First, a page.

If you were designing a pain management programme from scratch…

… what would you include?

I’m a fan of using a group approach for pain management. Lots of reasons, but several that really spring to mind right now.

  1. Groups offer participants a chance to learn from each other – this can be both good and not so good!  Provided the group is managed well, and both CBT techniques and the group process are attended to, participants become their own (and other’s) therapists. Participants often challenge each other far more strongly than clinicians, because they already have ‘face validity’ – in other words, they’re all on an equal ‘I’m in it with you’ level.
  2. Groups enable each participant to be exposed to a broader range of issues and situations than individual therapy – as each participant discusses their own situation, it will be unique to them, but give an opportunity for the others to learn vicariously (by watching).  As each participant follows the process of identifying unhelpful thoughts and behaviours, becomes aware of different ways of viewing the situation and responding to it, they too learn how that might apply to their own situation (either now, or in the future).
  3. Groups reduce the social isolation experienced by many people with chronic pain – by learning that their experience is not peculiar, that some people manage better while others struggle more, participants in a group can reality-test their beliefs about their own situation.  Courage can develop by watching others who cope well, and by helping others who are not managing so well, those who are managing develop more confidence in their own coping.
  4. The therapist can use the group to generate coping alternatives, broadening out the range of options the group participants can consider.  Not all the options will be feasible, or helpful, but these can be examined in terms of the various outcomes, allowing the participants to arrive at their own solutions.
  5. Groups provide opportunities for people to role play a range of different situations, and obtain feedback from a range of different people. This makes the learning opportunities afforded by groups broader than individual therapy.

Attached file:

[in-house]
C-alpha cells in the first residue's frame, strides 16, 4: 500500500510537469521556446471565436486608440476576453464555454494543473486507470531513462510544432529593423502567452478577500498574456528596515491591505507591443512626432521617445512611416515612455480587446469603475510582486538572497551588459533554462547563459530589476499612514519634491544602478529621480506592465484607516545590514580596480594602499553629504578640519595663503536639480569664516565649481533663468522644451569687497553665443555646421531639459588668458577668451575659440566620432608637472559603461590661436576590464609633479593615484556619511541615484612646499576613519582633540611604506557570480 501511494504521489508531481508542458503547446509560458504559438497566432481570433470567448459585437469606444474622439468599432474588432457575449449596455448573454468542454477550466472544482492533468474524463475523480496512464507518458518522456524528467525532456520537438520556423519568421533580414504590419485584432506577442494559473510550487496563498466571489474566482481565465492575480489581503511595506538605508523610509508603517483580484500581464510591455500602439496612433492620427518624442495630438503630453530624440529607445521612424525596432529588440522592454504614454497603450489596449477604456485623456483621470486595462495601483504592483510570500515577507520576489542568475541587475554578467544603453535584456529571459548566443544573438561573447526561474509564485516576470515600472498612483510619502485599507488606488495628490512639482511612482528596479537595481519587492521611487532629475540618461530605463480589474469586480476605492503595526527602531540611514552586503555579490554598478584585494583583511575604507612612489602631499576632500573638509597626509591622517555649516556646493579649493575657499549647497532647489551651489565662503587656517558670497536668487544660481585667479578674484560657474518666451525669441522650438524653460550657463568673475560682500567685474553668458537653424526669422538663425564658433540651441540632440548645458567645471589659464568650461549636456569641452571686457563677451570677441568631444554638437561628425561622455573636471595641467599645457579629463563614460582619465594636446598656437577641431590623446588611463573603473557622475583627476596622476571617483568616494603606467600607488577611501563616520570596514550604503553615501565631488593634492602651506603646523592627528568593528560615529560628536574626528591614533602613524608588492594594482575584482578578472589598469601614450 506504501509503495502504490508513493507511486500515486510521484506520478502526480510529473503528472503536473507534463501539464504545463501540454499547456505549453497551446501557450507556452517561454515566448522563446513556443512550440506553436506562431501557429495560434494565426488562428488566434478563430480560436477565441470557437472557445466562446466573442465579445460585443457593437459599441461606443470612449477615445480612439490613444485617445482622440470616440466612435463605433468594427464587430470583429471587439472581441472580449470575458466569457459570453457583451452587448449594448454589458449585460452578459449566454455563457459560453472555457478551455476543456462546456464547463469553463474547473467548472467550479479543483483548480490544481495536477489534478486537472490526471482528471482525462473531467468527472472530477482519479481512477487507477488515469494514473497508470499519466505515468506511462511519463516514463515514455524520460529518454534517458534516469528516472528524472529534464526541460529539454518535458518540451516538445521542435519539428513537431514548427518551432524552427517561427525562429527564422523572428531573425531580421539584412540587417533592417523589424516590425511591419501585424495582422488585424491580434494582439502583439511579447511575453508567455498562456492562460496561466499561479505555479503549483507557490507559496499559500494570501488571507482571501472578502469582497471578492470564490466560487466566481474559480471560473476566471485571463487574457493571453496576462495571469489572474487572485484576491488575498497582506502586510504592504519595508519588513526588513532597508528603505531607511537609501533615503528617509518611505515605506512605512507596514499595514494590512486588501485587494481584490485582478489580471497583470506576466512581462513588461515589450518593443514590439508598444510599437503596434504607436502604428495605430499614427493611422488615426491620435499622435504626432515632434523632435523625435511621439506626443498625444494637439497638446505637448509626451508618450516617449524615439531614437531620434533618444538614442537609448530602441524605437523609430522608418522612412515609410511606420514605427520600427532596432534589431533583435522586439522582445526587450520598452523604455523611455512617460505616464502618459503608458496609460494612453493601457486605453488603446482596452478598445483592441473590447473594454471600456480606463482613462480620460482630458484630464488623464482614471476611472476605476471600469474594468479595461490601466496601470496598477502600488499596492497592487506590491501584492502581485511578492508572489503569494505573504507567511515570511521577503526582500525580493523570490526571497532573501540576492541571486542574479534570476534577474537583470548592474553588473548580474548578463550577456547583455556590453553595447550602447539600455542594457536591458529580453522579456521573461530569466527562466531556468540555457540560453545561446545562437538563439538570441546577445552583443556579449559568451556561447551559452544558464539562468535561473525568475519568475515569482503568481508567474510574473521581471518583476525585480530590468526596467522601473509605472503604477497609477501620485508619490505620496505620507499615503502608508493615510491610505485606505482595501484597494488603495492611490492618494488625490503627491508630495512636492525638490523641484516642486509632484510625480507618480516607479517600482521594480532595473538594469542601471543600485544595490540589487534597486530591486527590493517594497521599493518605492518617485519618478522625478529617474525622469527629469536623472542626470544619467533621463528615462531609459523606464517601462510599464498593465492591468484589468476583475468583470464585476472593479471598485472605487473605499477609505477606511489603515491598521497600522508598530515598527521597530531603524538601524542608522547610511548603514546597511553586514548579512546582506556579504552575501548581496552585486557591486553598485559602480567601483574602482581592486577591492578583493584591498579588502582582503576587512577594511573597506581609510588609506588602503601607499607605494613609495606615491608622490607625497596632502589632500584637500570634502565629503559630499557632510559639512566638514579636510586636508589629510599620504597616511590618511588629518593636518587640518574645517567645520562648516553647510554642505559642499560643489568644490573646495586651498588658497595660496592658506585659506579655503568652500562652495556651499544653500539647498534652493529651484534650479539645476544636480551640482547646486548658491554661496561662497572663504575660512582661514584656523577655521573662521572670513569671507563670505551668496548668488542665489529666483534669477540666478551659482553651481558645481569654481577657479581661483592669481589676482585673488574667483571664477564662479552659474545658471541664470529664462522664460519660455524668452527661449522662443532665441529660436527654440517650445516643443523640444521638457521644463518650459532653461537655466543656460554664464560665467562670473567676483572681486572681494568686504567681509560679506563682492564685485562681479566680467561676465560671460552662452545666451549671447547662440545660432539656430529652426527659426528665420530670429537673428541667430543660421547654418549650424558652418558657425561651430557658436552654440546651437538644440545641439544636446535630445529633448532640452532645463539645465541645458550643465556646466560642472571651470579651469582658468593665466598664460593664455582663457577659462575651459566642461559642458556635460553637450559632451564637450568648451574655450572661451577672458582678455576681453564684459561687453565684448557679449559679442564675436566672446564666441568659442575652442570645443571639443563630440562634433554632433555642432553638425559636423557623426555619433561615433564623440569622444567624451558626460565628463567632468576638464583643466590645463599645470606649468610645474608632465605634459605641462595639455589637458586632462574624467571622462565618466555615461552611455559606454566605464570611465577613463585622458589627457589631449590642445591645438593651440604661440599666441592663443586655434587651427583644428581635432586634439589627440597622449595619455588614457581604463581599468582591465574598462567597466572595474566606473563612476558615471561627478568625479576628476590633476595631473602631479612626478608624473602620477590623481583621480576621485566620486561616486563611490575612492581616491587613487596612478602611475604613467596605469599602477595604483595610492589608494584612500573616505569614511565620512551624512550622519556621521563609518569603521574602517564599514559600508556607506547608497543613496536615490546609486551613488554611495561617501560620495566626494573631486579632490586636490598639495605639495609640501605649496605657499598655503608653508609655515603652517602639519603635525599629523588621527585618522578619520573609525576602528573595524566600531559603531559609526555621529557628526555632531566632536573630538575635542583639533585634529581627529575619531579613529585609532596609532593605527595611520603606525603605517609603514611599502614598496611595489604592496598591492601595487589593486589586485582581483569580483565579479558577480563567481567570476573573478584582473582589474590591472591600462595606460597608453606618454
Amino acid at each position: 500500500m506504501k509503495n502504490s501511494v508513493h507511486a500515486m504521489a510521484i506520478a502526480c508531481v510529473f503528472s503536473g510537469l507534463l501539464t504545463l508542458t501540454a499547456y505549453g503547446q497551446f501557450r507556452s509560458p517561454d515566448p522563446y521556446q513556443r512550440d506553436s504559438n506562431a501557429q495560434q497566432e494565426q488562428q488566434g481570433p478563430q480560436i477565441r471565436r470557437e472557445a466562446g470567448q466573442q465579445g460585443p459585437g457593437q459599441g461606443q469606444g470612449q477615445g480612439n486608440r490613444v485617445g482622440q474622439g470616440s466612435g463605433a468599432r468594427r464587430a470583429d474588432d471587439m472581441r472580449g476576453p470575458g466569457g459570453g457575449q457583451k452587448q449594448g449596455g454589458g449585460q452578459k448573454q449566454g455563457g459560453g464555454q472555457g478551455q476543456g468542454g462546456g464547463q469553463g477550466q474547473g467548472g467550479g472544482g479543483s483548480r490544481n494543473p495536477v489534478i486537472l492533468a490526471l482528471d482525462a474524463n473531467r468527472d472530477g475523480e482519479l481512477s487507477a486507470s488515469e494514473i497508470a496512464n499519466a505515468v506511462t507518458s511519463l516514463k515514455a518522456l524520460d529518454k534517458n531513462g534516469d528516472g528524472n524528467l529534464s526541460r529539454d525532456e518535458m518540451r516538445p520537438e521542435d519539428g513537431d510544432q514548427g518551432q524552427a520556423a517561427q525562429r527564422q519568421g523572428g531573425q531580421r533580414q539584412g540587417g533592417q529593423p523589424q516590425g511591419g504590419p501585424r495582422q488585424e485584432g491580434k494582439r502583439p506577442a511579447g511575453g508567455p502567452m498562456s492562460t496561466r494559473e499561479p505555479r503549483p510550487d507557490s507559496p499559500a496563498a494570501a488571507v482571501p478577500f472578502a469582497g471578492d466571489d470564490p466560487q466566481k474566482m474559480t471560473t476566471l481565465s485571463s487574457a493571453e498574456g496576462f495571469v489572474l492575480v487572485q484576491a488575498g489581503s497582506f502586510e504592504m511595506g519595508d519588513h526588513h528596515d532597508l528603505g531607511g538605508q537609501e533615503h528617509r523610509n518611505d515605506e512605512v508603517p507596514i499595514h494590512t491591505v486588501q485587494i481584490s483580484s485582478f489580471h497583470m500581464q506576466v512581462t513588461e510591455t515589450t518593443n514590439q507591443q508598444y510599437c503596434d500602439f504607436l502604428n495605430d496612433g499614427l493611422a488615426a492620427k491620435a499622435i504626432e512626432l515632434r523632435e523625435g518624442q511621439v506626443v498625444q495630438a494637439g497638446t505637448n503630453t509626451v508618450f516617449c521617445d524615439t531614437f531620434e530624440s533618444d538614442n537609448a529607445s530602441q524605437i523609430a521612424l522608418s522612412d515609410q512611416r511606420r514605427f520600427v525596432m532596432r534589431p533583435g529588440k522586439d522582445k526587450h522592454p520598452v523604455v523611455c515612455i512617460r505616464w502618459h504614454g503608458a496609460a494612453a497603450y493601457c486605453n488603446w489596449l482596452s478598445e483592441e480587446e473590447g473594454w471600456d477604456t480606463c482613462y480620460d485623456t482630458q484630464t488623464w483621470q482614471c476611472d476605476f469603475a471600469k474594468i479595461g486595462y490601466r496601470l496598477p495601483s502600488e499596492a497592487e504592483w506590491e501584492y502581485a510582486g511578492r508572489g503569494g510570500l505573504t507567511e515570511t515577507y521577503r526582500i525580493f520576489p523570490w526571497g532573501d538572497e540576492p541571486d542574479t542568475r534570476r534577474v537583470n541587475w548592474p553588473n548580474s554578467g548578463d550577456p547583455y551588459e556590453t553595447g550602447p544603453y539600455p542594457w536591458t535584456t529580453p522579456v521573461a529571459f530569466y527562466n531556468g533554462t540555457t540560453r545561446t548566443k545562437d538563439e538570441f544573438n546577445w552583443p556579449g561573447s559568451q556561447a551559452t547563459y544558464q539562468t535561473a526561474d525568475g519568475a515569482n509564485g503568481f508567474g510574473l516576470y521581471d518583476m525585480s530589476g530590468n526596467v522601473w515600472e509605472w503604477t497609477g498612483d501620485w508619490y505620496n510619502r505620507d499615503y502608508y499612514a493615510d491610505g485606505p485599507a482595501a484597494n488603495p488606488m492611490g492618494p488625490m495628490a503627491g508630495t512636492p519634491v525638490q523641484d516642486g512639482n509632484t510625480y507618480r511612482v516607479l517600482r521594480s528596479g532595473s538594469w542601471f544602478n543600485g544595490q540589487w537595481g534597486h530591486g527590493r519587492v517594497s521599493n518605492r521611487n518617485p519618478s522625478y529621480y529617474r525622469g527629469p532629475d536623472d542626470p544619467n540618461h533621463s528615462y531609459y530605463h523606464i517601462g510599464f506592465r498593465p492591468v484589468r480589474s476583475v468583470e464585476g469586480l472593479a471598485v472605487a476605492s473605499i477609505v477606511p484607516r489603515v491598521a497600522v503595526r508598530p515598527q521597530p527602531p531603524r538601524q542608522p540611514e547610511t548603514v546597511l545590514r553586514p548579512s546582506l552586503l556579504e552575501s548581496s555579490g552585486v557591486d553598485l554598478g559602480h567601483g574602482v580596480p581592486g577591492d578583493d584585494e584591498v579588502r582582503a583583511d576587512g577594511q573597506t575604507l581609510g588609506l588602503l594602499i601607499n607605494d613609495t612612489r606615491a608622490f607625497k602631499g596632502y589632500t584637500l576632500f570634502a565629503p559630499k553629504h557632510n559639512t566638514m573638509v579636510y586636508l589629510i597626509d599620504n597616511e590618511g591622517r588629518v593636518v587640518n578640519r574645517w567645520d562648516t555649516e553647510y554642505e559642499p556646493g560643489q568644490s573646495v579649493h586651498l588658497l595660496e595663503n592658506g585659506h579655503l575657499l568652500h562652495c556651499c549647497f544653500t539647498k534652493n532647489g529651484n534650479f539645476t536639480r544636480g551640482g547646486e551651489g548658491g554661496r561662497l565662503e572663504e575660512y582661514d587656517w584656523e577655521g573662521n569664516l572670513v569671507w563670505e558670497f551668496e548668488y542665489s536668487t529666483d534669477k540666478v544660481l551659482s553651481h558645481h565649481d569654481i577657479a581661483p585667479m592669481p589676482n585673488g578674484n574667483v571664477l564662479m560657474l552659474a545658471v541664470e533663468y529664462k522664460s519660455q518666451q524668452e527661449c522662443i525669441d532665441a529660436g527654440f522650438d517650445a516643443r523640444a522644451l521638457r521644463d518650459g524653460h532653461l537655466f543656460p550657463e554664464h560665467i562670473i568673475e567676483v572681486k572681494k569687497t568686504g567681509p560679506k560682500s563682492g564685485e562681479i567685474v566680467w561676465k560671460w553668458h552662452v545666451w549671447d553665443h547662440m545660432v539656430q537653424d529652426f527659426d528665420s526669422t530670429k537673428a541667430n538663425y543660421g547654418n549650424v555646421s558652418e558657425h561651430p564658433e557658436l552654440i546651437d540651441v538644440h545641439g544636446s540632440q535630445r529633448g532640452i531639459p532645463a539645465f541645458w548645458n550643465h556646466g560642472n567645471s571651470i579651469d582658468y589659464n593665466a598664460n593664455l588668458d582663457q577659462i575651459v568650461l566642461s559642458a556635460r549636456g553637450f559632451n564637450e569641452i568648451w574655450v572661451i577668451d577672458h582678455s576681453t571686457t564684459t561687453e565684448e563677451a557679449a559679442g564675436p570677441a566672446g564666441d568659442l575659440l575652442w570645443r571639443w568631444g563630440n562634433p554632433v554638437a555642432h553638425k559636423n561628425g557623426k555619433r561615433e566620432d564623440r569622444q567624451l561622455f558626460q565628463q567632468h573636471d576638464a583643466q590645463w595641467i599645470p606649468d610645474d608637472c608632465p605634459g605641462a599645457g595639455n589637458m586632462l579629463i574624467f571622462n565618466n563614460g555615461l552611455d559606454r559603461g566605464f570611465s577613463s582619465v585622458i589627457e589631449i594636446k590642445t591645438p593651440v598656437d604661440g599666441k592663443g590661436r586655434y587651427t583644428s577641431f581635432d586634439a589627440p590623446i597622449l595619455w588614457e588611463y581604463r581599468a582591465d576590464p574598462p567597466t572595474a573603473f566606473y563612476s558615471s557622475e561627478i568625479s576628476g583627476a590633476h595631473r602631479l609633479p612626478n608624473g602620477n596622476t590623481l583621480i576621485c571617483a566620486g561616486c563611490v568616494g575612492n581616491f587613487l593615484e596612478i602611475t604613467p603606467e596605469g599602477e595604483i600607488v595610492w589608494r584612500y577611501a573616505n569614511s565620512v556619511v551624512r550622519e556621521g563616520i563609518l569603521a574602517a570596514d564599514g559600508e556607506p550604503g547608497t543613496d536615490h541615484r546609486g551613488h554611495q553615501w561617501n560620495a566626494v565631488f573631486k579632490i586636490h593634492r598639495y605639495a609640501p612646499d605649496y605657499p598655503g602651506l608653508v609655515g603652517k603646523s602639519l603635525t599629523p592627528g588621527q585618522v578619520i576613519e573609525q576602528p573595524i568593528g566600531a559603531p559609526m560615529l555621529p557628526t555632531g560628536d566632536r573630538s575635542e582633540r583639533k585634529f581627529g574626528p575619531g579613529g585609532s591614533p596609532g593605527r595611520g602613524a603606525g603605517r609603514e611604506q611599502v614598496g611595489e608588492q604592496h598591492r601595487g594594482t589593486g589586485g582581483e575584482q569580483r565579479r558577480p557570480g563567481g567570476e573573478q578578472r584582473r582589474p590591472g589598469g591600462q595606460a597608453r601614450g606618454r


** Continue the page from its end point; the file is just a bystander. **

Now, to be Devil’s advocate, there are good reasons for individual therapy too.  Some people don’t work well in a group setting, either because of difficulty communicating (hearing impairment, not speaking the language, or personality characteristics that make it difficult for a person to follow the normal ‘rules’ of social interaction), or perhaps because of cognitive or emotional problems.  Some people have very unique presentations, perhaps requiring specific therapy such as mirrorbox or exposure-based functional rehabilitation that most group participants might not need.  Others may have specific needs that others don’t, such as relationship problems or work problems.

What would it be like to combine both the best parts of group programmes with the best of individual sessions? In this case I’d like to set some assumptions about size of group and number of sessions/days a week.  I’d love to have a group of a maximum of 7 participants, meeting twice a week for about two and a half hours each time.  Two extra individual sessions of an hour for each participant, with input from therapists with both psychosocial and functional biases.  I’d like about 6 weeks to work with the participants, plus a couple of follow-up sessions one month and three months later.  And of course participants would also need to carry out ‘experiments’ where they use the skills in-between sessions.